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Disturbing Rooster Behavior

Posted by nhsuzanne z5 SW-NH (My Page) on
Thu, Jul 17, 08 at 20:15

I have been witnessing some disturbing rooster behavior and I hope that someone can shed some light on this:

I have a small flock of 13 hens and 1 rooster. About 2 months ago my SS hen caught a cold or something, she was wheezing and kind of honking (coughing). Following the advice here I treated her with a a broad spectrum antibiotic and she seems to have made a full recovery.

I don't know how long before I realized she had this "cold" I noticed the rooster chasing her off from the flock. At the time I thought it strange but did not relate it until I realized she was sick. When I realized this, I separated her from the flock to administer her treatment and all went well.

The problem is that while she has been back with the flock free ranging for a few hours a day for several weeks now - I have noticed the rooster attacking her from the front. She sort of lays down and puts her head to the ground and he pecks at her head from the front full force.

Since I have seen this I watch the flock carefully. She keeps at the perimeter and doesn't come in close to the others but he still attacks her when she does and I don't know how often when I am not looking.

When the attacks happen she just lays down ( not squatting) and puts up with his tirade. I don't dare let her in with the others and him. I feel bad that she might feel isolated.

Does any one know what this behavior means? I think that HE thinks she is still sick and is protecting his flock. I am not sure but she is not sick that I can tell.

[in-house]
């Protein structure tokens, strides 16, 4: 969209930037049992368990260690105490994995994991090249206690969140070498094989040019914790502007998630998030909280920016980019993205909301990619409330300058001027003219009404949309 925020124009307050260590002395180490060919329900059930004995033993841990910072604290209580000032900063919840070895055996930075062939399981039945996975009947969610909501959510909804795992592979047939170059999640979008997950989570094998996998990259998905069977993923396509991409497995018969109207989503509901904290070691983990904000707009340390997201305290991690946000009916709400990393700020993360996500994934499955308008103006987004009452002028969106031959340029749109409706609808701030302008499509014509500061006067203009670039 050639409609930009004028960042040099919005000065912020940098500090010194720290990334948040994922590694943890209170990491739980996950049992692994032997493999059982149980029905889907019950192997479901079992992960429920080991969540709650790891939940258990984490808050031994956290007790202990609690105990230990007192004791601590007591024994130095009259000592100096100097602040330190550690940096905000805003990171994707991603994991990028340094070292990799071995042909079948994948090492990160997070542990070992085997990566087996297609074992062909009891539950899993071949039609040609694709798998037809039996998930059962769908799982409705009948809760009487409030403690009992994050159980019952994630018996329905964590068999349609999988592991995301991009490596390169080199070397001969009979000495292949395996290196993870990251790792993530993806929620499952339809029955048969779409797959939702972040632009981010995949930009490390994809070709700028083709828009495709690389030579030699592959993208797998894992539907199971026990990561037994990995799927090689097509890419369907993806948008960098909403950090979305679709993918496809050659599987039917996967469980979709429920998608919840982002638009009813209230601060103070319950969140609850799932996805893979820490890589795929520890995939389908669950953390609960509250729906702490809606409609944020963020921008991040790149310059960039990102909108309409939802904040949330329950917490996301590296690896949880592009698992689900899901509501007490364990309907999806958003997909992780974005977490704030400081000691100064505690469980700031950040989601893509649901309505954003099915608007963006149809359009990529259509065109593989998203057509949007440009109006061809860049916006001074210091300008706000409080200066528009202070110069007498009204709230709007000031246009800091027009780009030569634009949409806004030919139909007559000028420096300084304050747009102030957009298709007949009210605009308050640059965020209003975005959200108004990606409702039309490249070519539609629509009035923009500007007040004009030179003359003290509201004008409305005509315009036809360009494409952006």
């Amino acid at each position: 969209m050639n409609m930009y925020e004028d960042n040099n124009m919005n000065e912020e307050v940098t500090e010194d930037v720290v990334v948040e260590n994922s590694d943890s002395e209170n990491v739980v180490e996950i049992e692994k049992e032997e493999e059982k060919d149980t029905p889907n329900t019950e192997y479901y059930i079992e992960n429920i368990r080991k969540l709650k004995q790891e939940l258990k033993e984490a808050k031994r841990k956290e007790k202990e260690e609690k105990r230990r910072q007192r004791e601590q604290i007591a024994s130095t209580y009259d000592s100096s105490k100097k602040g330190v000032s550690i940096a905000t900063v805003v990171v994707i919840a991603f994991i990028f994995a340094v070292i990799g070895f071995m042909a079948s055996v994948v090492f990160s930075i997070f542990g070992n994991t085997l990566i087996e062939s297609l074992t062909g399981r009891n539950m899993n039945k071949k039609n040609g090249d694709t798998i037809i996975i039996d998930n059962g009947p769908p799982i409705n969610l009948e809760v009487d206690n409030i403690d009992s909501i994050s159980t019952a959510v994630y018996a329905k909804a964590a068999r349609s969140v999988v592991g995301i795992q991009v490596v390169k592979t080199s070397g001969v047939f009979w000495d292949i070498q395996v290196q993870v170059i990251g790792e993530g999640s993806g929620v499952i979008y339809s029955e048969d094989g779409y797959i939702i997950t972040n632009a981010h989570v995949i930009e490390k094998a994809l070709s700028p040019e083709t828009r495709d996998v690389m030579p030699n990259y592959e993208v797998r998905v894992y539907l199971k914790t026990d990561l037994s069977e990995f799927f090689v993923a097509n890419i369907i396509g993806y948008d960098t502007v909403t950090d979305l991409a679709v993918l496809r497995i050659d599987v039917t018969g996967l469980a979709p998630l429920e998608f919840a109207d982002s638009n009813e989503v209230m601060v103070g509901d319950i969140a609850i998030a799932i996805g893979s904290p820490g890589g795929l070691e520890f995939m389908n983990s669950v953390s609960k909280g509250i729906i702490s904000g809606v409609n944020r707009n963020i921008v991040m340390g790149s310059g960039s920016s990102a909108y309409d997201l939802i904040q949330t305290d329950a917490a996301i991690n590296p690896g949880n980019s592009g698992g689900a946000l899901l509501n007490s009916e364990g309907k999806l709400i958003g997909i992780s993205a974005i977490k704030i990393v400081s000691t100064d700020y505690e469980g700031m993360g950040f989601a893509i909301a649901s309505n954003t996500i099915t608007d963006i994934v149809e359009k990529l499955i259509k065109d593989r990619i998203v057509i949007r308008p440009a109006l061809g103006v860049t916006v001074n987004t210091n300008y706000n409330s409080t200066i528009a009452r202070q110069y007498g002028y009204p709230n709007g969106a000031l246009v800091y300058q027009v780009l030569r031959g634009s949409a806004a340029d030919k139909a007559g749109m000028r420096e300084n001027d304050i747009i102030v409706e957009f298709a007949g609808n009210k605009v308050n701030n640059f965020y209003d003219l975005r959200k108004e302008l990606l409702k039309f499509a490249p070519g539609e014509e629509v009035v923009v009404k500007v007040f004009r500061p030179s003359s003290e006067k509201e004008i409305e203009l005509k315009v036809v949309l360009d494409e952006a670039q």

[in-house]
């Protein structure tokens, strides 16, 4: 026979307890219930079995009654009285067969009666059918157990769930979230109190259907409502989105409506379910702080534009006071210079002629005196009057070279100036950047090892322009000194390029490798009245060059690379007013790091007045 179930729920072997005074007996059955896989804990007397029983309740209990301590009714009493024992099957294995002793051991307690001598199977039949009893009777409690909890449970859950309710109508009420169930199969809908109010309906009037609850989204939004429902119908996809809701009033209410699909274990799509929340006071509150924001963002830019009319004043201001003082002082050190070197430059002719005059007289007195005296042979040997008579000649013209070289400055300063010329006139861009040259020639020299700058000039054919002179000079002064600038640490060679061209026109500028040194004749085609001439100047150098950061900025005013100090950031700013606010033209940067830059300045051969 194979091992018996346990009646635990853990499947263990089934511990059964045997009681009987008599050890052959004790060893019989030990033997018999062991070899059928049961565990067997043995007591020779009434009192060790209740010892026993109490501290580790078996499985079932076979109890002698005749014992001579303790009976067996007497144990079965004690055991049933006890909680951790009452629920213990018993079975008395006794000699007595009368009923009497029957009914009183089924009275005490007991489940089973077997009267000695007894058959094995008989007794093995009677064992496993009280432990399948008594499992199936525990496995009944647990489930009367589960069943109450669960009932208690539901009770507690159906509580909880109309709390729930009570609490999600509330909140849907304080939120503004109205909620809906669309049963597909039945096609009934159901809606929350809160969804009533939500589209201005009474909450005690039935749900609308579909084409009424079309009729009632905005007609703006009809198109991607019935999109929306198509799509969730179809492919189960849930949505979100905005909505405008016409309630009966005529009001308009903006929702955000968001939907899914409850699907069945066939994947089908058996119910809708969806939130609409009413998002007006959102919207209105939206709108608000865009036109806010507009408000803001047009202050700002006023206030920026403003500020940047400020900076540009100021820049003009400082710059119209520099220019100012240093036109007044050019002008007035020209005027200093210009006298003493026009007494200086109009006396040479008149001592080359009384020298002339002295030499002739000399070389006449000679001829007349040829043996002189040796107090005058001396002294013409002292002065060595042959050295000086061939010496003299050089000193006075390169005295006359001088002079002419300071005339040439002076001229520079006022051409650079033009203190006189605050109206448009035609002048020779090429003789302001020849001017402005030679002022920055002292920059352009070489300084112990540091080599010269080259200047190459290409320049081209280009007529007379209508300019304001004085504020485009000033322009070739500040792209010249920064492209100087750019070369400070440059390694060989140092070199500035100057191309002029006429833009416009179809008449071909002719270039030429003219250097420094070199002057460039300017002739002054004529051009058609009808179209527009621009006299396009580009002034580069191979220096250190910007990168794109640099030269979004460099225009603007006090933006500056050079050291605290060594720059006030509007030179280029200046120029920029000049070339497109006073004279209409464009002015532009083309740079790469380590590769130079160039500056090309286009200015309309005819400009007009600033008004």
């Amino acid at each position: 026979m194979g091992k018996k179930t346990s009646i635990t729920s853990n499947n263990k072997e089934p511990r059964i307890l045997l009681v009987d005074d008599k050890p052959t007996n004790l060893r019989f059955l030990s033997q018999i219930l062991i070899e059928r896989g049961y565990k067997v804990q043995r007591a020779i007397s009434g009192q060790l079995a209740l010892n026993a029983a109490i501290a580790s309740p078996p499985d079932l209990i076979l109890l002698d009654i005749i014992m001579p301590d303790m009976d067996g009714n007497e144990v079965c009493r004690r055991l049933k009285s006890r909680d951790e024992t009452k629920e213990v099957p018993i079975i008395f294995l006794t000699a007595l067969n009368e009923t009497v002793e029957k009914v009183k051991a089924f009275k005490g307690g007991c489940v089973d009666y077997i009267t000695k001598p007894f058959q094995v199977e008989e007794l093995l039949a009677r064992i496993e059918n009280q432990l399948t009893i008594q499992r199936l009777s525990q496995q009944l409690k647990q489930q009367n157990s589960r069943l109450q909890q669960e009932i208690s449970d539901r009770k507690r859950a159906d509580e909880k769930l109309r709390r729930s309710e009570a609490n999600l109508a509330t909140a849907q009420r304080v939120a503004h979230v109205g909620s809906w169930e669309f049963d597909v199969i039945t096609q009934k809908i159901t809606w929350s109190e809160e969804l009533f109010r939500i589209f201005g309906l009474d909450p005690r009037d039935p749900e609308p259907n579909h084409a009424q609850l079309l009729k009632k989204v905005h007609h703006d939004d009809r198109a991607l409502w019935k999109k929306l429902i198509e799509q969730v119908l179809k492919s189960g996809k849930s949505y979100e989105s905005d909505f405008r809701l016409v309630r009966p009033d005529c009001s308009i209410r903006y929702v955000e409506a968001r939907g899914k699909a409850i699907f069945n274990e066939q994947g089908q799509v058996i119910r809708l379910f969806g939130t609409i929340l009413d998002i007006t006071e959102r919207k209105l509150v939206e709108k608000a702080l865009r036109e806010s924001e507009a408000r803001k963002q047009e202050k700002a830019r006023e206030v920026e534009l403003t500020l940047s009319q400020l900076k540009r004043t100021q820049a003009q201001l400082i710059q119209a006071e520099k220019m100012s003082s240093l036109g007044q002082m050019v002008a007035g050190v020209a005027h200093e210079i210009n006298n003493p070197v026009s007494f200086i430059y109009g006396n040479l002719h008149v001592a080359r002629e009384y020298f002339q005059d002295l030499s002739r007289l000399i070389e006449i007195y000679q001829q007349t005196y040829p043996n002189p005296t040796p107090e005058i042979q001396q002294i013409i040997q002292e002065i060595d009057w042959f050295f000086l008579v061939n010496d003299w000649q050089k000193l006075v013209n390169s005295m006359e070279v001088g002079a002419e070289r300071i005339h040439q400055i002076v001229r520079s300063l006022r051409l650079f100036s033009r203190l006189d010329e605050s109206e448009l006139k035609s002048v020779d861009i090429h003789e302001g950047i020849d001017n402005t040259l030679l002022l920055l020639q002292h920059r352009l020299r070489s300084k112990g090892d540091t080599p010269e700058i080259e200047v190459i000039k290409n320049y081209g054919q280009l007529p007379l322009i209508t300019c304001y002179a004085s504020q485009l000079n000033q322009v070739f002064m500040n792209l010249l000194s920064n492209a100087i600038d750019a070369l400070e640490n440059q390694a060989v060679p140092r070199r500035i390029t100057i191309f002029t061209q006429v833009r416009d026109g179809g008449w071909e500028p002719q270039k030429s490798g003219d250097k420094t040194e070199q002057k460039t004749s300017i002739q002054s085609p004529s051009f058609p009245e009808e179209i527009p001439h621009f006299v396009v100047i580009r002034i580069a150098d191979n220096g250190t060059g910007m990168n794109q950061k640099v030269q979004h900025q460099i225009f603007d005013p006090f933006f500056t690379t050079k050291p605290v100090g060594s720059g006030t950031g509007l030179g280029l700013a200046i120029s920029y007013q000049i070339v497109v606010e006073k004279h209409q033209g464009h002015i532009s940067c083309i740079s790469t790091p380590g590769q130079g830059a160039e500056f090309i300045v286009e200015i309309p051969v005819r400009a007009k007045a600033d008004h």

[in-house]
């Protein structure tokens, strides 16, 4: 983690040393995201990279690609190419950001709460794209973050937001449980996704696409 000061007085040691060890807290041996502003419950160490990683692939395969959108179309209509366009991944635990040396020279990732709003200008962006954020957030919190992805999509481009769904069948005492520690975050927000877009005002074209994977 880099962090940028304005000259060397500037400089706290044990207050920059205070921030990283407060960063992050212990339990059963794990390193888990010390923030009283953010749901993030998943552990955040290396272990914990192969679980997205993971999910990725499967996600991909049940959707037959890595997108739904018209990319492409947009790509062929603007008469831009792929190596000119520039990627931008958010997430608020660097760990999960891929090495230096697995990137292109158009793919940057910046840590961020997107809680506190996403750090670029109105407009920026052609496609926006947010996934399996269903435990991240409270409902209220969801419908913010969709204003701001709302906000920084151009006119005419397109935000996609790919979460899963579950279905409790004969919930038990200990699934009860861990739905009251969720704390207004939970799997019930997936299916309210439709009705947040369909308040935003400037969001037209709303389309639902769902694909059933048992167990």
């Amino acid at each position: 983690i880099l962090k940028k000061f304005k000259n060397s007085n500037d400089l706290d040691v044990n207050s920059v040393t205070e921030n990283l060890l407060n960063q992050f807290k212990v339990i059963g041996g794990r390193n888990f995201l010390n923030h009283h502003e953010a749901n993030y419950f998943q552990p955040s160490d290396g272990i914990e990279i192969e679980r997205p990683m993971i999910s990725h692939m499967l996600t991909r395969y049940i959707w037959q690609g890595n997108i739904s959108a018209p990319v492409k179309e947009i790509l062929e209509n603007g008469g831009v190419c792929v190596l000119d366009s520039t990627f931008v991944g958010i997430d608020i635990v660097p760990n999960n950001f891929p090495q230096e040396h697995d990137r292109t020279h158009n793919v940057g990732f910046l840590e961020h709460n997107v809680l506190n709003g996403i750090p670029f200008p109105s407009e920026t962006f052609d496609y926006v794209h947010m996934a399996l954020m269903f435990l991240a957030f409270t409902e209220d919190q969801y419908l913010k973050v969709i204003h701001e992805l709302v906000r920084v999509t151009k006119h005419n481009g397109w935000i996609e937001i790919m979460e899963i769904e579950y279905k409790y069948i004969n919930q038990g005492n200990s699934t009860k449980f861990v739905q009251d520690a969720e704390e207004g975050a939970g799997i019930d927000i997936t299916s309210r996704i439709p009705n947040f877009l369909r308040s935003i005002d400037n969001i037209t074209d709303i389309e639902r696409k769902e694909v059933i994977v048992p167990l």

I wonder if I should keep him on the outside looking in because I don't think it's fair to keep her from the rest of the girls who don't seem to have a problem with her. Will keeping him on the outside looking in be too stressful for him?

Any input would be appreciated.

Thanks.


Follow-Up Postings:

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RE: Disturbing Rooster Behavior

Why not cull her from the flock, she could still be sick, he would be able to tell better than you.


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RE: Disturbing Rooster Behavior

Frankly she is a pet as is my all of my little flock.


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RE: Disturbing Rooster Behavior

I would put her back in with the hens and take the roo out for 3-7 days. I would think if she was contagious that some of the other hens would already be sick.
Put the roo somewhere where he can't see the hens while they are seperated. Maybe this will change the behavior.
I never saw this behavior before between a hen and a roo that have been together. It sounds more like something two roos would do.
Maybe once she is back in the flock and he is the newcomer again that he will stop?


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RE: Disturbing Rooster Behavior

She may be a pet but you have 13 other pets and I'm sure you would be mighty crestfallen if the other 13 fell ill. If she were healthy she would stand up for her self a little, she knows she is weak and he knows she is weak, just because you gave her a broad spectrum antibiotic (with out running cultures) she doesn't show any major symptoms does not mean that she isn't still sick, she could still be a vector for disease to catch the rest of your flock. The only reason we have strong and healthy chicken breeds today is because the weak chickens were culled from past generations.


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RE: Disturbing Rooster Behavior

Brendan,

I totally agree and appreciate what you are saying and if I thought she were seriously ill or suffering I would do the right thing. She is in fact, perfectly healthy, happy and laying eggs like a hen should. I do think that if she had something contagious others would have shown signs by now as it's been going on for over a month. I am a responsible animal owner.


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RE: Disturbing Rooster Behavior

I agree with removing the rooster for a while. I have had the greatest success when one chicken in picking on another, by removing the aggressor.

They tend not to be so confident when you put them back in the flock, and it gives the one having a hard time a chance to regain confidence.


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